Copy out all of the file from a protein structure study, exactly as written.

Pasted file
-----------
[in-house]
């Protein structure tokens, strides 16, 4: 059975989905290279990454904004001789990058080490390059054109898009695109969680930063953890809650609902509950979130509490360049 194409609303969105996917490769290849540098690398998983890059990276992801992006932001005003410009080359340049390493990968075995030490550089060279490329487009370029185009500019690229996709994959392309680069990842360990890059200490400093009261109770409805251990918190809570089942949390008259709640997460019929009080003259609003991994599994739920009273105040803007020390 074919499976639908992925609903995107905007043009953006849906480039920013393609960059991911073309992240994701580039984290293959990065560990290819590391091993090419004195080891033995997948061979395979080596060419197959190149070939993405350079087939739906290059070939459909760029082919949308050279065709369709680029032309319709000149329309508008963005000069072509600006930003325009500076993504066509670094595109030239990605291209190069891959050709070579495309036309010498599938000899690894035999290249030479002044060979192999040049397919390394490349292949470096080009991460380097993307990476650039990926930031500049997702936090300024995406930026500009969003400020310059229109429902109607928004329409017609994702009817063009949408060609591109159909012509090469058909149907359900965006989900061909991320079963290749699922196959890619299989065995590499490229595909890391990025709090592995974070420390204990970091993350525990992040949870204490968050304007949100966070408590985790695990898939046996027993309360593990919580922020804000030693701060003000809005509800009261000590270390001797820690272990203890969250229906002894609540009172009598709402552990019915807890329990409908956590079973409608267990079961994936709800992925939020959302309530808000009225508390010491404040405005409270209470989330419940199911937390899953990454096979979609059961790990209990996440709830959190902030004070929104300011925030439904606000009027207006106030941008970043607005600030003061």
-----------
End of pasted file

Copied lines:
[in-house]
């Protein structure tokens, strides 16, 4: 059975989905290279990454904004001789990058080490390059054109898009695109969680930063953890809650609902509950979130509490360049 194409609303969105996917490769290849540098690398998983890059990276992801992006932001005003410009080359340049390493990968075995030490550089060279490329487009370029185009500019690229996709994959392309680069990842360990890059200490400093009261109770409805251990918190809570089942949390008259709640997460019929009080003259609003991994599994739920009273105040803007020390 074919499976639908992925609903995107905007043009953006849906480039920013393609960059991911073309992240994701580039984290293959990065560990290819590391091993090419004195080891033995997948061979395979080596060419197959190149070939993405350079087939739906290059070939459909760029082919949308050279065709369709680029032309319709000149329309508008963005000069072509600006930003325009500076993504066509670094595109030239990605291209190069891959050709070579495309036309010498599938000899690894035999290249030479002044060979192999040049397919390394490349292949470096080009991460380097993307990476650039990926930031500049997702936090300024995406930026500009969003400020310059229109429902109607928004329409017609994702009817063009949408060609591109159909012509090469058909149907359900965006989900061909991320079963290749699922196959890619299989065995590499490229595909890391990025709090592995974070420390204990970091993350525990992040949870204490968050304007949100966070408590985790695990898939046996027993309360593990919580922020804000030693701060003000809005509800009261000590270390001797820690272990203890969250229906002894609540009172009598709402552990019915807890329990409908956590079973409608267990079961994936709800992925939020959302309530808000009225508390010491404040405005409270209470989330419940199911937390899953990454096979979609059961790990209990996440709830959190902030004070929104300011925030439904606000009027207006106030941008970043607005600030003061």